The world's great manufacturing juggernaut—the $2 trillion automotive industry—is in the throes of a revolution. Its future will include cars Henry Ford and Karl Benz could scarcely have imagined. They will drive themselves, won't consume oil, and will come in radical shapes and sizes, but the path to that future is fraught. The top contenders are two traditional manufacturing giants, the United States and Japan, and a newcomer, China.
Team America has a powerful and little known weapon in its arsenal: a small group of technology buffs and regulators from California. The story of why and how these men and women could shape the future—how you move, how you work, how you live on earth—is an unexpected tale filled with unforgettable characters: a scorned chemistry professor, a South African visionary who went for broke, an ambitious Chinese expat, a quixotic Japanese nuclear engineer, and a string of billion—dollar wagers by governments and corporations.
Dr. Levi Tillemann brings a unique combination of energy—sector knowledge and policy expertise to his analysis. He was the founder and CEO of a clean energy startup named IRIS Engines, spent five years as Pulitzer Prize Winner Daniel Yergin's research and writing assistant at IHS, and recently finished a presidential appointment advising the U.S. Department of Energy on policy and international affairs. He is currently the Jeff and Cal Leonard Fellow at New America.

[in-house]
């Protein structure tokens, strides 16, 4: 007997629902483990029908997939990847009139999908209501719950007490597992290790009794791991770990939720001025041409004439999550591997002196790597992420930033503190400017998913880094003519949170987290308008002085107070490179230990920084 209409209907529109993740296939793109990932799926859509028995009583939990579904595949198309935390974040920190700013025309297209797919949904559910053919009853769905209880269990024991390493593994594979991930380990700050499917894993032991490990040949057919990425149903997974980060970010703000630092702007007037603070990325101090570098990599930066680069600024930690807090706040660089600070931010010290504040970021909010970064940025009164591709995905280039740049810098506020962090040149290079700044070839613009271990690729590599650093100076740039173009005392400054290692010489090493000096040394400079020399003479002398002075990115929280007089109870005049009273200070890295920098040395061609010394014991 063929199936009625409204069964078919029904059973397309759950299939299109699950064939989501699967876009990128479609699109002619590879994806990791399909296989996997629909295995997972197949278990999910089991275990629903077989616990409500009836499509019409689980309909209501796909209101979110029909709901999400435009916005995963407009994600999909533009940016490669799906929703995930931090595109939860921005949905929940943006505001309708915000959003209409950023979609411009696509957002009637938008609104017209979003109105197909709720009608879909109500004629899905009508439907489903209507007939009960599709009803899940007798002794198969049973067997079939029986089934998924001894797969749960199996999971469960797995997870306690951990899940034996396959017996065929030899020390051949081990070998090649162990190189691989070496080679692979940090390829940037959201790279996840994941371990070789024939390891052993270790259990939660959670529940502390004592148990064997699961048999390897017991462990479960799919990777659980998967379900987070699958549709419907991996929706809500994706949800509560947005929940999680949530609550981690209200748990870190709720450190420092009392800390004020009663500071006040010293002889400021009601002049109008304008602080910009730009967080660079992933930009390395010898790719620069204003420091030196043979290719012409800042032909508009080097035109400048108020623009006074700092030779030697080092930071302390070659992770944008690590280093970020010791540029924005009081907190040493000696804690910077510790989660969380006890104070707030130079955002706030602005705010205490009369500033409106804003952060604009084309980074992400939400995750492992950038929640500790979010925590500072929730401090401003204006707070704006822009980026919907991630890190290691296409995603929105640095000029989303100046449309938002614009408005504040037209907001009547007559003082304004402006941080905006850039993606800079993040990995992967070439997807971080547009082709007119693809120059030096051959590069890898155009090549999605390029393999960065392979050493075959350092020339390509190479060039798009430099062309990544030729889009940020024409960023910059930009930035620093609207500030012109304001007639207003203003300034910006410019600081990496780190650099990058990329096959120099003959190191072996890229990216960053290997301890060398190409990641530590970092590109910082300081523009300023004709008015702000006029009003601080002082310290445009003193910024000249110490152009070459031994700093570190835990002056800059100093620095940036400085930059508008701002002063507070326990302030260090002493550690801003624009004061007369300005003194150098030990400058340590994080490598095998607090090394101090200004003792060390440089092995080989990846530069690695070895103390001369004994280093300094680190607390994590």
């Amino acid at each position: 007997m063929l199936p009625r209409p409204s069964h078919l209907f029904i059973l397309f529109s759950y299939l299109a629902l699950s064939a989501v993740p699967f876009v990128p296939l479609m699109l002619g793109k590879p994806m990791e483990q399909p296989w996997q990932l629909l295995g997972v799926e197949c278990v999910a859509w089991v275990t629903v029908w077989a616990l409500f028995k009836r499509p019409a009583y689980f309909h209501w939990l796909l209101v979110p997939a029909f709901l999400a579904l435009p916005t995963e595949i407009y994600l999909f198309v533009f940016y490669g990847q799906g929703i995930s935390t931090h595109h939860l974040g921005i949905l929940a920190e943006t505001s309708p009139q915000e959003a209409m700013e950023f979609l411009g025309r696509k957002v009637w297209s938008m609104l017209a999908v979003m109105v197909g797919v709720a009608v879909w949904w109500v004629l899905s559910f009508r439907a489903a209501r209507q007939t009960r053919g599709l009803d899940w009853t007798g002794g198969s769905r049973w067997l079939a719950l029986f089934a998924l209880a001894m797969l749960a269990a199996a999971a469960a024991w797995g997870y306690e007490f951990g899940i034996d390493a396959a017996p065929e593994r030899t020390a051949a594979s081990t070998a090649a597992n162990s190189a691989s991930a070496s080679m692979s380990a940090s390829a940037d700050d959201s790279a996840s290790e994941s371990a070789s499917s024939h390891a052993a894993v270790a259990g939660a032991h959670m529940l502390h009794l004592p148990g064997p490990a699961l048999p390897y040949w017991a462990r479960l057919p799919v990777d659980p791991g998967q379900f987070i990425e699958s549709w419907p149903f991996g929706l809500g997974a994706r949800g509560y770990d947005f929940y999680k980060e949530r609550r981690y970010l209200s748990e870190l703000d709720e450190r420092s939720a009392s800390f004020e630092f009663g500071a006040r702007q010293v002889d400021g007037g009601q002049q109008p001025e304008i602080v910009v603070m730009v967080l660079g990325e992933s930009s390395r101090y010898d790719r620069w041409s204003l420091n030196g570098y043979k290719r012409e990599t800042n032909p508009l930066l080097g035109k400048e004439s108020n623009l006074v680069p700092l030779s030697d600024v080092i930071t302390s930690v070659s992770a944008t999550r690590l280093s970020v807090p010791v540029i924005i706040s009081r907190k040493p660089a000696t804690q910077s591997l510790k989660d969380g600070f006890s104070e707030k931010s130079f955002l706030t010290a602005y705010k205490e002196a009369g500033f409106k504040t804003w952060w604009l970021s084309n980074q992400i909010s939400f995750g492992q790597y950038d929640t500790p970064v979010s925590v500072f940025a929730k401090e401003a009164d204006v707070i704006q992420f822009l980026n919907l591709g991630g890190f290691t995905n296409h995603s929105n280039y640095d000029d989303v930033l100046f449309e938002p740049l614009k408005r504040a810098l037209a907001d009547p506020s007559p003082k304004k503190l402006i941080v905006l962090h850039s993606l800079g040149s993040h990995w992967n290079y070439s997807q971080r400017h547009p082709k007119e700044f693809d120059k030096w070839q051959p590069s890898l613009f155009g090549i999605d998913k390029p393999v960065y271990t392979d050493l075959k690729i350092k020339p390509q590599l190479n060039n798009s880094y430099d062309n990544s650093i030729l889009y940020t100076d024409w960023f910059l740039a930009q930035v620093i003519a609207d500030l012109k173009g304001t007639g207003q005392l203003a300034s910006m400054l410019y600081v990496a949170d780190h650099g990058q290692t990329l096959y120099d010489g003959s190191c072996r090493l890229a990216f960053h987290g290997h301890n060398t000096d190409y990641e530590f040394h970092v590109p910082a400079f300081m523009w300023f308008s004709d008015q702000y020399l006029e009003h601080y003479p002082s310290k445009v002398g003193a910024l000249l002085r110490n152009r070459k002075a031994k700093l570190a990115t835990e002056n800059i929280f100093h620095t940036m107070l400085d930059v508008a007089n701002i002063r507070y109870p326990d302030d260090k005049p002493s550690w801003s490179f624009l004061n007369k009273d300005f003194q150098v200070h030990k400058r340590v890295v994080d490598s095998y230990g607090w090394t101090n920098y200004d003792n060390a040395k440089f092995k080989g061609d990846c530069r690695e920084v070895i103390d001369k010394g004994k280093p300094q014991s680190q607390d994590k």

His work has appeared in the Wall Street Journal, Slate, Fortune, The Washington Post, Denver Post, and other publications. Tillemann leverages his connections within the political and energy world to gain extraordinary access to the most compelling stories of the world's technological, innovation and energy landscape. In addition to English, he speaks four languages (Chinese, Japanese, Spanish and Portuguese). He is the author of The Great Race (Simon and Schuster 2015), a book on leadership, strategy and innovation in the global auto industry. He holds a BA from Yale and a MA and PhD from the Johns Hopkins School of Advanced International Studies. He was a Fulbright scholar in Taiwan and China.